DecryptedTech

Friday20 May 2022

Displaying items by tag: Windows

When most people think of malware, they think of binaries that are downloaded to a drive and executed. However, that is only part of the malware world. The other side does not actually download the malicious binary directly to the drive and often injects it directly into memory though the use of scripts. The name fileless is a bit of a misnomer as there are always files to be found in different stages of the attack, it is more to the point that much of the malicious work is doe through injection of code into legitimate processes without the need to write much of it to disk.

Published in Security Talk

Yesterday we reported that insider builds of Microsoft’s Windows 11 were displaying ads for other Microsoft services inside File Explorer. Like most people, we felt this was not a good thing and the news went around the internet at a pace typical of things that are bad. In response to this Microsoft release a statement saying, “This was an experimental banner that was not intended to be published externally and was turned off,” Basically the marketing equivalent of a 5-year-old saying they got the cookie for you.

Published in Security Talk

Will someone tell Microsoft (again) that to lead in the industry means not just following the competition? They seem to have lost that message again as we are hearing that they will require a Microsoft account to set up and use future versions of Windows 11 Pro. This frustrating need to be attached to the internet and beholden to Microsoft just to use your operating system has always been an odd choice to me, but it is Microsoft and when they can’t figure out what to do, they tend to just copy features (and bad ones at that) from Apple or Google.

Published in Security Talk

WikiLeaks is at it again with their "Vault 7" releases. This time part of the dump features a nice little took kit for continued exploitation of some Linux systems. The tool kit is called OutlawCountry and is, to be perfectly honest, not much more than a remote management, monitoring and exfiltration tool. It is intended to run in the background on a system after a vulnerability has been exploited to allow the payload to be pushed. It looks very similar to a tool that the NSA used for years and has now become the commercial product Kaseya.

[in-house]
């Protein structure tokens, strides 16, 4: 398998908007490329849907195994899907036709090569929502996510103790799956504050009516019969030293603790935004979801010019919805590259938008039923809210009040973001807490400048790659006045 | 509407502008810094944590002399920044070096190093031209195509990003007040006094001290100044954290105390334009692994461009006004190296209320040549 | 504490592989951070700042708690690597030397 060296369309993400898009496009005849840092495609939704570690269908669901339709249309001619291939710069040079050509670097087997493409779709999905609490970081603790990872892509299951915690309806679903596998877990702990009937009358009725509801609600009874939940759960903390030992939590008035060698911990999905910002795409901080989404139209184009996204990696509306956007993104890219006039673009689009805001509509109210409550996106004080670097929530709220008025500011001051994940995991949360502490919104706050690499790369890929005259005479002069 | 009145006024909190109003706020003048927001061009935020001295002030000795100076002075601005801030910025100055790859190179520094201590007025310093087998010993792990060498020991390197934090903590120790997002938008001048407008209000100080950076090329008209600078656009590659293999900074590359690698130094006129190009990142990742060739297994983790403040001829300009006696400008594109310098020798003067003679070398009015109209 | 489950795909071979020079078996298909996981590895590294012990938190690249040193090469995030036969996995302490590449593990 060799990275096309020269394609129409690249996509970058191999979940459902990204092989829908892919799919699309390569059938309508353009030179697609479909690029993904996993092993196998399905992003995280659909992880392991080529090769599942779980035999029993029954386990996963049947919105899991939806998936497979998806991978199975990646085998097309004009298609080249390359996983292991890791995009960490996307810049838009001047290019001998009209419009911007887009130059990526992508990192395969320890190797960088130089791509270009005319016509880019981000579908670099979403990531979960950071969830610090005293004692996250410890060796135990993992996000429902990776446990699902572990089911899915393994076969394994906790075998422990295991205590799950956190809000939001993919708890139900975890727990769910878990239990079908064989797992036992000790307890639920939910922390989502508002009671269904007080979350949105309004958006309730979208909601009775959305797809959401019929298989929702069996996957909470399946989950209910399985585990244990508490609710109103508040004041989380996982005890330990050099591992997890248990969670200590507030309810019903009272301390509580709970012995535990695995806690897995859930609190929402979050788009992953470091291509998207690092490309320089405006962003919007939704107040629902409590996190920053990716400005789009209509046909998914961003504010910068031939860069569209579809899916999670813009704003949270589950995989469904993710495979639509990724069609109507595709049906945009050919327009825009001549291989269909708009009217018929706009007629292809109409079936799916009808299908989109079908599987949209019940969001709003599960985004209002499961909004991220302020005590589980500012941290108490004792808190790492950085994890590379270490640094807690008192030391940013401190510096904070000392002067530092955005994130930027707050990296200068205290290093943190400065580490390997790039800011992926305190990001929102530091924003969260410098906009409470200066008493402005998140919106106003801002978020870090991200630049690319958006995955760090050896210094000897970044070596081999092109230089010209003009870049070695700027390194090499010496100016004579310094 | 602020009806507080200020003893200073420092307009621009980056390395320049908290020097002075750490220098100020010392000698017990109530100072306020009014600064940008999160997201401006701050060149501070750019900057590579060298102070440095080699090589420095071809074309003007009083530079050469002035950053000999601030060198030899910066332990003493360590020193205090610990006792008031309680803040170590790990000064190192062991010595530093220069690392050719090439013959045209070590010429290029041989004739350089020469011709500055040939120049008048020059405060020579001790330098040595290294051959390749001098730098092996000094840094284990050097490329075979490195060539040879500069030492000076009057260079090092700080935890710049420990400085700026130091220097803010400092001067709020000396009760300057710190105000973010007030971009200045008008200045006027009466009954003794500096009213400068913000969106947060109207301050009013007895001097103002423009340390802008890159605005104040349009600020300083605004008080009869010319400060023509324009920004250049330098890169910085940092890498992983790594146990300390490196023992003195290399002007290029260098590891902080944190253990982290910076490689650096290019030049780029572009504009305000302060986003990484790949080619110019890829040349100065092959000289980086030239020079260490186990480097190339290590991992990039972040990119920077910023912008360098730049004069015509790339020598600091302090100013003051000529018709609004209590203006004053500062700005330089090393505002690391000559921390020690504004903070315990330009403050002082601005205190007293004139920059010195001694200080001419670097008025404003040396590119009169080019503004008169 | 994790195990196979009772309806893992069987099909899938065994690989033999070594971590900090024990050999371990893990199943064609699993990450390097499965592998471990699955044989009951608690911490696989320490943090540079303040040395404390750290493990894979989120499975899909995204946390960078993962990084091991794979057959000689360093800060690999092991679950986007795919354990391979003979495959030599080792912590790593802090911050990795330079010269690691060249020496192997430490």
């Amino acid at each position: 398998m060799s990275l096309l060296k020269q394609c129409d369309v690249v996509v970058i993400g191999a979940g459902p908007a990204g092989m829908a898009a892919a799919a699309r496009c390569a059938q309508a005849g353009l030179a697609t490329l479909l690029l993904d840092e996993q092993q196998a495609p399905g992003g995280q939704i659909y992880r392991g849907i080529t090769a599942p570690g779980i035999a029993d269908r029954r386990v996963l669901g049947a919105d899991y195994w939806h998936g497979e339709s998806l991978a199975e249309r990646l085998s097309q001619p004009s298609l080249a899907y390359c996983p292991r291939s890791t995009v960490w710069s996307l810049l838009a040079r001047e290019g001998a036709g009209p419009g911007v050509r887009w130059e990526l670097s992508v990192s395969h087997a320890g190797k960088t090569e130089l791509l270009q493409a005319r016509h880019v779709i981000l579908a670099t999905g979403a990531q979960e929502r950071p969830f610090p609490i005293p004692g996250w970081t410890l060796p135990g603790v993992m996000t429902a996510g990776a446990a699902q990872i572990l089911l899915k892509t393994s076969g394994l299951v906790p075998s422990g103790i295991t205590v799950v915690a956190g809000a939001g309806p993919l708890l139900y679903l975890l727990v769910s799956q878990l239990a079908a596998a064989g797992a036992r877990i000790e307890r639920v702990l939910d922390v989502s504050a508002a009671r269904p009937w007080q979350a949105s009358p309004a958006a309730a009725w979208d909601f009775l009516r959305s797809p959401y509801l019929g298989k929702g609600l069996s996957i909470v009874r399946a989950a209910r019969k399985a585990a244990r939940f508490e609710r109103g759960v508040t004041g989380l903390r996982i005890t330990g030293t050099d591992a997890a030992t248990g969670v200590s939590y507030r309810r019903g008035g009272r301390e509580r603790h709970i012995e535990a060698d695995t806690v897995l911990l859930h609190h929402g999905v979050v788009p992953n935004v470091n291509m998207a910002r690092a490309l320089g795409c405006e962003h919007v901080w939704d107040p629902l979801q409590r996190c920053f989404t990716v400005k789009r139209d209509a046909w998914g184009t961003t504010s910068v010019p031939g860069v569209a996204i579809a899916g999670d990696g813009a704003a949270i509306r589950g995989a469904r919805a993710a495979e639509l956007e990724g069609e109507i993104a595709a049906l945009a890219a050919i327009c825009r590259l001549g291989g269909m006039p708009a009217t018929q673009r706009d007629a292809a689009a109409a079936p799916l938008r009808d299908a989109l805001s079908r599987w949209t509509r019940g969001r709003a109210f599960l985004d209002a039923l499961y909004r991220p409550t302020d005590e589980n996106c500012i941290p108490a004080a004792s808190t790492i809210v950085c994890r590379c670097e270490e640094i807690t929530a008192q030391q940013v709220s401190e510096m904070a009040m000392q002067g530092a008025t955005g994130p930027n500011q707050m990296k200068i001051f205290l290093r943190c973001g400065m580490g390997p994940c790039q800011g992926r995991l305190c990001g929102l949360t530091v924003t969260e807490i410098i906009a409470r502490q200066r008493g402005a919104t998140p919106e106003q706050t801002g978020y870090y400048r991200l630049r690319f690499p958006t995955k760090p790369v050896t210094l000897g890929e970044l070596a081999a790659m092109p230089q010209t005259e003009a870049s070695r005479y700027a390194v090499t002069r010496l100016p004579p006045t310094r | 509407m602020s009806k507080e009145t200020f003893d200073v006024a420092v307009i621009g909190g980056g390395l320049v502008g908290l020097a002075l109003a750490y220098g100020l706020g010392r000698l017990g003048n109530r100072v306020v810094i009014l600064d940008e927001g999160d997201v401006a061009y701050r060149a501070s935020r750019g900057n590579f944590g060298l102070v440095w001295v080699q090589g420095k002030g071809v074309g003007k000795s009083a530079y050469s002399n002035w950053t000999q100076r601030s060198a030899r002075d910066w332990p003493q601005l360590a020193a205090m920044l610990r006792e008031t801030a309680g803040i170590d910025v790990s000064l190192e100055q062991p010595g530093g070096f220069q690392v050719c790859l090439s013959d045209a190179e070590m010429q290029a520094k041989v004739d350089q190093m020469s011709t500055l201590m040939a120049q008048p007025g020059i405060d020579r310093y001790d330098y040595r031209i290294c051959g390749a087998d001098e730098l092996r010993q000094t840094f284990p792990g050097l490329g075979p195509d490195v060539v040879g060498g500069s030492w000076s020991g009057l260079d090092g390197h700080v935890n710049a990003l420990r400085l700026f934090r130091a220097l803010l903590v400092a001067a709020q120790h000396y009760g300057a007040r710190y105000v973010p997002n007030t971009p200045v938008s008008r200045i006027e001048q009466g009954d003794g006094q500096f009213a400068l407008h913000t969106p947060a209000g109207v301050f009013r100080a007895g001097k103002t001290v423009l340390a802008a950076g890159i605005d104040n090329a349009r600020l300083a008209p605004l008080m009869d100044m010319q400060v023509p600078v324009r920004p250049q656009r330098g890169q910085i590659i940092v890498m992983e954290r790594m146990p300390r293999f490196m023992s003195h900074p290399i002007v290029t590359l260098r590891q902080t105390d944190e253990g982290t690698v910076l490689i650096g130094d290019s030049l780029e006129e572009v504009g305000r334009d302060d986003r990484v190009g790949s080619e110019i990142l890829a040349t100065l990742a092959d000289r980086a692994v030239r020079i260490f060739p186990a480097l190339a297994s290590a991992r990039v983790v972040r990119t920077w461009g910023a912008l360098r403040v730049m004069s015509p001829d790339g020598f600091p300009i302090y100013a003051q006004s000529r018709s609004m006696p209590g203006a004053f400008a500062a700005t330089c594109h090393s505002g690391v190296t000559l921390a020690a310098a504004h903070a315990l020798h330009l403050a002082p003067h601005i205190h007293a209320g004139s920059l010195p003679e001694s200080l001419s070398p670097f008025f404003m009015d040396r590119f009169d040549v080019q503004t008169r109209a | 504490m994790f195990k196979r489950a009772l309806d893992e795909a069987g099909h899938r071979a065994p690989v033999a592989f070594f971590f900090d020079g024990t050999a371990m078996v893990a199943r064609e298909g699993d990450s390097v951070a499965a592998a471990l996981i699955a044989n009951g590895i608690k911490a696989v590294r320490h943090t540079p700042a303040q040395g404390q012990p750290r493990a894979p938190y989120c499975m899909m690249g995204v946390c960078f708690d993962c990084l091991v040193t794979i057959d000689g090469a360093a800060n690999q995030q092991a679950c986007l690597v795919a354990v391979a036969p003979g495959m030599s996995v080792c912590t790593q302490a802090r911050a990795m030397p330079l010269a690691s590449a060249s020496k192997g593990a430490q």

Published in Editorials
Thursday, 14 July 2016 10:29

As printers become smarter so do the bad guys

These days it is not unheard of for something as simple as a printer to have all sorts of bells and whistles. You can find wireless, remote file access, remote (web) printing and more. These devices also have very advanced controls that are often accessible through a web interface. All of this technology can be had for very little money making advanced printers a common thing in the market. The downside? Well there is also very little security in these products. Walking through a business the other day with my WiFi sniffer on I found multiple, unprotected wireless networks screaming at me to join. Without exception these were all printers connected to the company’s network. All easy prey if I was up to no good.